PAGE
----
Torah.org Home Subscribe Services Support Us
 
Print Version

Email this article to a friend

The Path of the Just

Chapter 23 (Part 2)

Now on to the things we’d need to reflect on to be (and stay) humble. Recall, though, that we’re referring to being piously and deeply humble, not simply modest, unassuming, and politely non-egotistical. The sort we’re talking about is obviously a whole other order of humility -- one that touches the core and is deeply connected to our view of ourselves and our place in the universe. And it would require us to arrive at some heart-felt and even upending realization.

The first would be based on these bluntly stunning and truly upending words of Akavyah ben Mahalalel. "Know where you have come from-- a putrid drop (of semen); and where you’re going-- to a place of dust, vermin and worms; and before Whom you’re destined to give an account and reckoning-- the King of kings, the Holy One, blessed be He" (Pirkei Avot 3:1).

What that statement demands of us is that we take ourselves aside, realize our stark, dire albeit common mortality, our humble and abject smallness, and our utter dependence on G-d Almighty’s judgment. (To be sure, it also points out the fact that, despite our lowly origins and end, still and all G-d takes us seriously enough to reflect on the station of our souls and to give us responsibility for it; but that’s not the point at hand.)

Indeed, Ramchal asserts that taking this to heart “stifles all arrogance and helps foster (true pious) humility”, and it leaves one “abashed and mortified”. Imagine, he goes on to say, if you were “a pig-herder who (somehow) became a king”. It would be impossible for you “to become arrogant (in your new role) if you remembered your origins”. And you’d also “be humbled upon reflecting upon … (your) ultimate destiny” despite your new grandeur.

For, despite your good fortune right now, in the end you too will “return to dust and become food for worms”. “After all”, Ramchal points out, “what is your greatness in fact if you’re destined to the shame and mortification (that we all are)?”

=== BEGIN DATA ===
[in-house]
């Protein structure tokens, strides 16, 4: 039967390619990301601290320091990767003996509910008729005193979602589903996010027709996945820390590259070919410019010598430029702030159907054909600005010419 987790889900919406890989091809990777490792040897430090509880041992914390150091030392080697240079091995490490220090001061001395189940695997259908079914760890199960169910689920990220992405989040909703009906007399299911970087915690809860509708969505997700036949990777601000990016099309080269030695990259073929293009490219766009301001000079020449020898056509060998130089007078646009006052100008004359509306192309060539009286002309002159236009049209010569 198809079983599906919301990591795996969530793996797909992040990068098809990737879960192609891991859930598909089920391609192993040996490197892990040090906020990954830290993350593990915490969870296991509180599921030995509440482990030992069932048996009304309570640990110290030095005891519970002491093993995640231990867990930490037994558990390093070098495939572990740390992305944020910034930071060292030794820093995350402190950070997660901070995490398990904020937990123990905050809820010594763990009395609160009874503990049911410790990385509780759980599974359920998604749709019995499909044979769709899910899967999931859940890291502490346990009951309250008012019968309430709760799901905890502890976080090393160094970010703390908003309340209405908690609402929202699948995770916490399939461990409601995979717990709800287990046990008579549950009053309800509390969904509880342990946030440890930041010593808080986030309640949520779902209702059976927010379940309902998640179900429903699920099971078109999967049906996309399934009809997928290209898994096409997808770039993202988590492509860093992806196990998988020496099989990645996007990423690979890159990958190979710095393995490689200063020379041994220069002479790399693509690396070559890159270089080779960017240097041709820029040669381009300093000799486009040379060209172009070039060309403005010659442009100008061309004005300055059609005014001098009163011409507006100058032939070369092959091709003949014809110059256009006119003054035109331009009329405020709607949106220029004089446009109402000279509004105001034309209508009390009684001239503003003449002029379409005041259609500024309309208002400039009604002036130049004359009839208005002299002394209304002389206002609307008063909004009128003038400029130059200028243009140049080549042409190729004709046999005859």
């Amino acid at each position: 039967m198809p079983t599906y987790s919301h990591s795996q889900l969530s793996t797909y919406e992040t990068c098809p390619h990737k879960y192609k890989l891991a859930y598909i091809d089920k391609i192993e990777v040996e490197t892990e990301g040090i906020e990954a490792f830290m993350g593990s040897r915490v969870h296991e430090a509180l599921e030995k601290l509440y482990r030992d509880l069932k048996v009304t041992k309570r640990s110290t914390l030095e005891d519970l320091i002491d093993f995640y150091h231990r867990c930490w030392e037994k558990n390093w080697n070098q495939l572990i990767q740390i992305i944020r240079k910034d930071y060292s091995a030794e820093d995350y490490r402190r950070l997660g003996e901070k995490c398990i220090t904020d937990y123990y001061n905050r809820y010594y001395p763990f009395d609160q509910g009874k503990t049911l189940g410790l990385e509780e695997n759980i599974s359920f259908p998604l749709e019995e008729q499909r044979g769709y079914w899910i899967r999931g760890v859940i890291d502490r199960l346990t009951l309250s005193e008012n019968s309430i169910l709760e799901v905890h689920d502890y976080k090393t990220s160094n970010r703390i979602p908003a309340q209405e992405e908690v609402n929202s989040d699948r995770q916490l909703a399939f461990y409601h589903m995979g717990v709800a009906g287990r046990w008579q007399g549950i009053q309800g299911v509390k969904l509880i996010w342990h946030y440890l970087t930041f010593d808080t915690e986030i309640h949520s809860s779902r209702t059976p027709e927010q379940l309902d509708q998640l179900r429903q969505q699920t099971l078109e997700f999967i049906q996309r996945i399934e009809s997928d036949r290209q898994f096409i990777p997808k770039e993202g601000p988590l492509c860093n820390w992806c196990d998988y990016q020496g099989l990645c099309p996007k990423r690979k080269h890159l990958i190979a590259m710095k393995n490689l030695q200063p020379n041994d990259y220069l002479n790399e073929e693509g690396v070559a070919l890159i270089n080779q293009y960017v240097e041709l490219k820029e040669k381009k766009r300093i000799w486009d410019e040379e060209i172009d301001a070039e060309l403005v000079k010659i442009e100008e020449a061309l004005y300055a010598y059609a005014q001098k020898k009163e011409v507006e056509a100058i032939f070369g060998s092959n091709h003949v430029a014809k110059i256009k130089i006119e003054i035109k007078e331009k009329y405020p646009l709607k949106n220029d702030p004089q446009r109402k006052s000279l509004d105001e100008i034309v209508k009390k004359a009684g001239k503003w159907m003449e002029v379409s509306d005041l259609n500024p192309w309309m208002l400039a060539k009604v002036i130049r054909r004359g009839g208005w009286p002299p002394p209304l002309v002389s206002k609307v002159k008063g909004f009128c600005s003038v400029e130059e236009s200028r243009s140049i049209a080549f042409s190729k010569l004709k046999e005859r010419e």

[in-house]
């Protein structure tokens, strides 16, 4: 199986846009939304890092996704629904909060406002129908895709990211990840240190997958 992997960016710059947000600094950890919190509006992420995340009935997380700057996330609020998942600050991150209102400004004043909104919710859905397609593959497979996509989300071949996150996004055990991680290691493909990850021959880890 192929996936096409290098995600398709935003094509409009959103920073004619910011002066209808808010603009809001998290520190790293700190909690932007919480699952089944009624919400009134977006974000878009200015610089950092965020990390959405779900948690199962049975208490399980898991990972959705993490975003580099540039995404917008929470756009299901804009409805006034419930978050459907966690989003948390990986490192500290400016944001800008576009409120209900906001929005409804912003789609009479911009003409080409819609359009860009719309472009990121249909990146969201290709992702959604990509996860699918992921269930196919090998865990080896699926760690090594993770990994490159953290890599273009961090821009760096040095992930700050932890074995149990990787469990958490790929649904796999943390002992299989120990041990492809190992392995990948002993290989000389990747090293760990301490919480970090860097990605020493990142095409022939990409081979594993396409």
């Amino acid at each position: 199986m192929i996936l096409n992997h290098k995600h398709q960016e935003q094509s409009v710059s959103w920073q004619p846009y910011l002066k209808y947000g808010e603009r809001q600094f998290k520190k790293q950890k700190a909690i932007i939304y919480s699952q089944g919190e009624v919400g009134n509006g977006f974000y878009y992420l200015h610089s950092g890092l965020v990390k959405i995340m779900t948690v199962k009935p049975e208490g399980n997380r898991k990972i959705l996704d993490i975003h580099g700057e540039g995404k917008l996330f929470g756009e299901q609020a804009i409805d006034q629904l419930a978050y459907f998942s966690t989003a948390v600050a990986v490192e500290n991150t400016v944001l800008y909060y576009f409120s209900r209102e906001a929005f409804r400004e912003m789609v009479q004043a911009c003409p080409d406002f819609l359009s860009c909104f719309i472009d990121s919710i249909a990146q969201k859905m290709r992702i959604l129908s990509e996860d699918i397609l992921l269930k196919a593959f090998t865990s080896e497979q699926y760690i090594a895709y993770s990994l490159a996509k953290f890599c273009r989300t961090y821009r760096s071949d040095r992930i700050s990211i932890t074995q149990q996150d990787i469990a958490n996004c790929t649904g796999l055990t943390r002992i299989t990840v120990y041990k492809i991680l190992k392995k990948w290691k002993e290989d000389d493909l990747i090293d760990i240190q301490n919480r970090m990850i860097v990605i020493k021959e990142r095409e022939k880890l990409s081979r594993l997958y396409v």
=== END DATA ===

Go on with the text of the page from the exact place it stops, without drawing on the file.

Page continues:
So we’d need to take Akavyah ben Mahalalel’s words to heart if we’re to come to truly pious humility.


 

Text Copyright © 2010 by Rabbi Yaakov Feldman and Torah.org

Rabbi Feldman's new book, Bachya Ibn Pakuda's The Duties of the Heart, is now available! Order Now


 






ARTICLES ON LECH LECHA:

View Complete List

There is a Builder
Shlomo Katz - 5759

Avraham Foreshadowed Self-Sacrifice To Make Aliyah
- 5768

Living Miraculously
Rabbi Label Lam - 5766

ArtScroll

Obstacles and Opportunities
Rabbi Eliyahu Hoffmann - 5763

Redefining Pleasure
Rabbi Yochanan Zweig - 5775

Not Just A Tool
Rabbi Yochanan Zweig - 5773

Looking for a Chavrusah?

The Lesson of Avraham
Rabbi Berel Wein - 5763

Nowhere Man
Rabbi Yaakov Menken - 5764

Rabbi Frand on Parshas Lech Lecha
Rabbi Yissocher Frand - 5770

Frumster - Orthodox Jewish Dating

Cloudy Vision
Rabbi Naftali Reich - 5768

Freedom of Man
Shlomo Katz - 5760

Of Threads and Shoelaces
Rabbi Naftali Reich - 5770

> The Mind
Rabbi Label Lam - 5772

The Internal Journey
Rabbi Pinchas Winston - 5759

Redefining Pleasure
Rabbi Yochanan Zweig - 5772

Take the Initiative!
Shlomo Katz - 5774



Project Genesis

Torah.org Home


Torah Portion

Jewish Law

Ethics

Texts

Learn the Basics

Seasons

Features

TORAHAUDIO

Ask The Rabbi

Knowledge Base




Help

About Us

Contact Us



Free Book on Geulah!




Torah.org Home
Torah.org HomeCapalon.com Copyright Information